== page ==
Wednesday, 6 January 2010

Snow Poems

'But for now I am a willing prisoner in this house,
a sympathizer with the anarchic cause of snow.'

So says Billy Collins in 'Snow Day', where he has his dog 'porpoise' through the snow, an accurate image. I am in complete agreement with Billy here this week and have the same 'mind of winter' that Wallace Stephens explains in 'The Snow Man'.

Robert Frost's 'A Dust of Snow' is eight short lines of excellence for a day such as today. I commend it to you, along with Emily Dickinson's 'The snow that never drifts' and which is 'fragrant'. I wonder what snow smells of? Metamorphorically perhaps it smells of all things clean and new. But this is not so for everyone.

The emptiness of the world in the snow is described in Louise Gluck's stark poem 'Snow', on the loss of childhood innocence. Or perhaps one might find uses for Yeats' image of things being 'as mad as the mist and snow' (from the poem with this title). Or Larkin's 'wretched width of cold' ('First sight').

'The snow is melting
and the village is flooded
with children.' (Issa, trans. Hass)

Ah, if only, but I suspect we have many more days yet to play in the snow and let is give us poems (cf Ted Hughes' 'The thought-fox').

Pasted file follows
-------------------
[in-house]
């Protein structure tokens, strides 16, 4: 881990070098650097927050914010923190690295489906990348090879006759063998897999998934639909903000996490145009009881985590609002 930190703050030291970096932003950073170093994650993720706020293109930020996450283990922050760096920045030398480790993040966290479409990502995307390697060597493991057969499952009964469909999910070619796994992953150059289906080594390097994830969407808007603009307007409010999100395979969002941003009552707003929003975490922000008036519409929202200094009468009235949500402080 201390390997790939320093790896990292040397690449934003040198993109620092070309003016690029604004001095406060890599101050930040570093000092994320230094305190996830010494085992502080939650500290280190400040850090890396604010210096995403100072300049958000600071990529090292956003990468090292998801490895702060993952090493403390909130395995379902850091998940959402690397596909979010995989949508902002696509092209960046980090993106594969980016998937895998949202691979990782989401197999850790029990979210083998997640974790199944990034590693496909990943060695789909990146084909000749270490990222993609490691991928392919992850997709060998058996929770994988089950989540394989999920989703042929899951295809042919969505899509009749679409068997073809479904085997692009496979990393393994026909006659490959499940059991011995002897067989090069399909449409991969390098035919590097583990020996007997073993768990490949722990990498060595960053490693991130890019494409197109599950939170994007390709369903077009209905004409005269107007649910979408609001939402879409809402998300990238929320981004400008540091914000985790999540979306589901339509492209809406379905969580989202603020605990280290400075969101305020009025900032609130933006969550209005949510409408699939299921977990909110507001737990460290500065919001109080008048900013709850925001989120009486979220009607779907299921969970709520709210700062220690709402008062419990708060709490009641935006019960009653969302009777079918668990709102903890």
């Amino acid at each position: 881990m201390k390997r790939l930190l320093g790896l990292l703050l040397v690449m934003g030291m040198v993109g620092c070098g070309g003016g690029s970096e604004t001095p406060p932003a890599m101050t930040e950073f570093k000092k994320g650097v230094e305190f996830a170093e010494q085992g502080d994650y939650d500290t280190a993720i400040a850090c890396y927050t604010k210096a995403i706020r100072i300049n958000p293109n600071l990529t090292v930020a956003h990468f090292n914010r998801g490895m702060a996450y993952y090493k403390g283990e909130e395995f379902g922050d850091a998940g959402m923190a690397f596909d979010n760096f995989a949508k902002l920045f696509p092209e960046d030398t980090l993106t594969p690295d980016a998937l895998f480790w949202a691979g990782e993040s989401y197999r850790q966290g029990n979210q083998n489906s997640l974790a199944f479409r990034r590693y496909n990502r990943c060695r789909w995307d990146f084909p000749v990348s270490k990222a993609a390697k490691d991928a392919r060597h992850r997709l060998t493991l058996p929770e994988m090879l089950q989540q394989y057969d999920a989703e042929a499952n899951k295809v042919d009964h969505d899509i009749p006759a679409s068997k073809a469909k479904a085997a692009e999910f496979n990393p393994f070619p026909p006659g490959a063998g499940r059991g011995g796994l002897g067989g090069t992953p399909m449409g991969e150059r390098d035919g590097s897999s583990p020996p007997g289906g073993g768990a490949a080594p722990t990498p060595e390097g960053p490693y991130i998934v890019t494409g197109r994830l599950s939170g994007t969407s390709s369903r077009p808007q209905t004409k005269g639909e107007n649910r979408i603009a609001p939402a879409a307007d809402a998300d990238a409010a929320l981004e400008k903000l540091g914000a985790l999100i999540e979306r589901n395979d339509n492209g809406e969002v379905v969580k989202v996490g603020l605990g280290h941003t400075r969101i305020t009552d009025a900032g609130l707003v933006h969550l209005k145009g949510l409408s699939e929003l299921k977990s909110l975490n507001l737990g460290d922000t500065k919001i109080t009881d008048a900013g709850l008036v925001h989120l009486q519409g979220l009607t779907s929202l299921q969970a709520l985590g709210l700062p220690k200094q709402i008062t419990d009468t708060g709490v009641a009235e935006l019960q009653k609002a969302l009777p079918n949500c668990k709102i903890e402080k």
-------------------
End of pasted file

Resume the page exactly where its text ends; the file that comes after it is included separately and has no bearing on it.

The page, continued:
1. ............Between melting and freezing
    The soul's sap quivers. There is no earth smell
    Or smell of living thing. This is the spring time
    But not in time's covenant. Now the hedgerow
    Is blanched for an hour with transitory blossom
    Of snow, a bloom more sudden
    Than that of summer, neither budding nor fading,
    Not in the scheme of generation.
    Where is the summer, the unimaginable
    Zero summer?

    TS Eliot "Four Quartets"

    Or a beautiful evocation of here: "London Snow" by Robert Bridges - muffling and hushing, hiding differences.

  2. Thought that you might like these, written by a year 7 boy; he said that I could send them to you - he had printed off too many copies so he let me have one:

    The feeling of Christmas drifts out of the air
    Bitter wind
    Start of a new year.

    Harsh wind blows through the cold air
    Mountain-tops glisten
    Snowmen dawdle in the street.

    (Lines should be centred!)